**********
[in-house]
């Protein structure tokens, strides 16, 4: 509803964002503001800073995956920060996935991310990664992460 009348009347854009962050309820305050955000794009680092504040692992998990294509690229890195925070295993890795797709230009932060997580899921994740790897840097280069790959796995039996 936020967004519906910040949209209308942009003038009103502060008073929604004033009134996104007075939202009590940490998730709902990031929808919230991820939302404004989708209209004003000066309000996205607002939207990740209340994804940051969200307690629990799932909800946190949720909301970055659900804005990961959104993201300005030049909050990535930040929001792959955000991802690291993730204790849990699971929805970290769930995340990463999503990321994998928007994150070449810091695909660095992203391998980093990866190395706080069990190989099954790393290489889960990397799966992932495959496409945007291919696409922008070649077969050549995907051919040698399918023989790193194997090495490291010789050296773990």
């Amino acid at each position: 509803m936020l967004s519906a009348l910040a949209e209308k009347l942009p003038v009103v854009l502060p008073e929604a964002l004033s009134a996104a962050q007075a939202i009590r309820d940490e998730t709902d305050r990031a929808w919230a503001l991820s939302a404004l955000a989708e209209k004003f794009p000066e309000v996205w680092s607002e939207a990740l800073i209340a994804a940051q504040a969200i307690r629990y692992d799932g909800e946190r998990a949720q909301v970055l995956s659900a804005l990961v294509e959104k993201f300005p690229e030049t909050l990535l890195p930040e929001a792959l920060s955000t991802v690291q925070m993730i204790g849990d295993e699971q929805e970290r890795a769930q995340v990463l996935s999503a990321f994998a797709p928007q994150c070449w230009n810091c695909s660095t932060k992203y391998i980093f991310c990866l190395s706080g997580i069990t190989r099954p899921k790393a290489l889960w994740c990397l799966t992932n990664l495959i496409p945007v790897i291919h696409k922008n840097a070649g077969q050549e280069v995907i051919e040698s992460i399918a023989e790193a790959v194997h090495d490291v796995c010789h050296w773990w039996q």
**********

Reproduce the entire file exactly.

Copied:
[in-house]
């Protein structure tokens, strides 16, 4: 509803964002503001800073995956920060996935991310990664992460 009348009347854009962050309820305050955000794009680092504040692992998990294509690229890195925070295993890795797709230009932060997580899921994740790897840097280069790959796995039996 936020967004519906910040949209209308942009003038009103502060008073929604004033009134996104007075939202009590940490998730709902990031929808919230991820939302404004989708209209004003000066309000996205607002939207990740209340994804940051969200307690629990799932909800946190949720909301970055659900804005990961959104993201300005030049909050990535930040929001792959955000991802690291993730204790849990699971929805970290769930995340990463999503990321994998928007994150070449810091695909660095992203391998980093990866190395706080069990190989099954790393290489889960990397799966992932495959496409945007291919696409922008070649077969050549995907051919040698399918023989790193194997090495490291010789050296773990």
């Amino acid at each position: 509803m936020l967004s519906a009348l910040a949209e209308k009347l942009p003038v009103v854009l502060p008073e929604a964002l004033s009134a996104a962050q007075a939202i009590r309820d940490e998730t709902d305050r990031a929808w919230a503001l991820s939302a404004l955000a989708e209209k004003f794009p000066e309000v996205w680092s607002e939207a990740l800073i209340a994804a940051q504040a969200i307690r629990y692992d799932g909800e946190r998990a949720q909301v970055l995956s659900a804005l990961v294509e959104k993201f300005p690229e030049t909050l990535l890195p930040e929001a792959l920060s955000t991802v690291q925070m993730i204790g849990d295993e699971q929805e970290r890795a769930q995340v990463l996935s999503a990321f994998a797709p928007q994150c070449w230009n810091c695909s660095t932060k992203y391998i980093f991310c990866l190395s706080g997580i069990t190989r099954p899921k790393a290489l889960w994740c990397l799966t992932n990664l495959i496409p945007v790897i291919h696409k922008n840097a070649g077969q050549e280069v995907i051919e040698s992460i399918a023989e790193a790959v194997h090495d490291v796995c010789h050296w773990w039996q």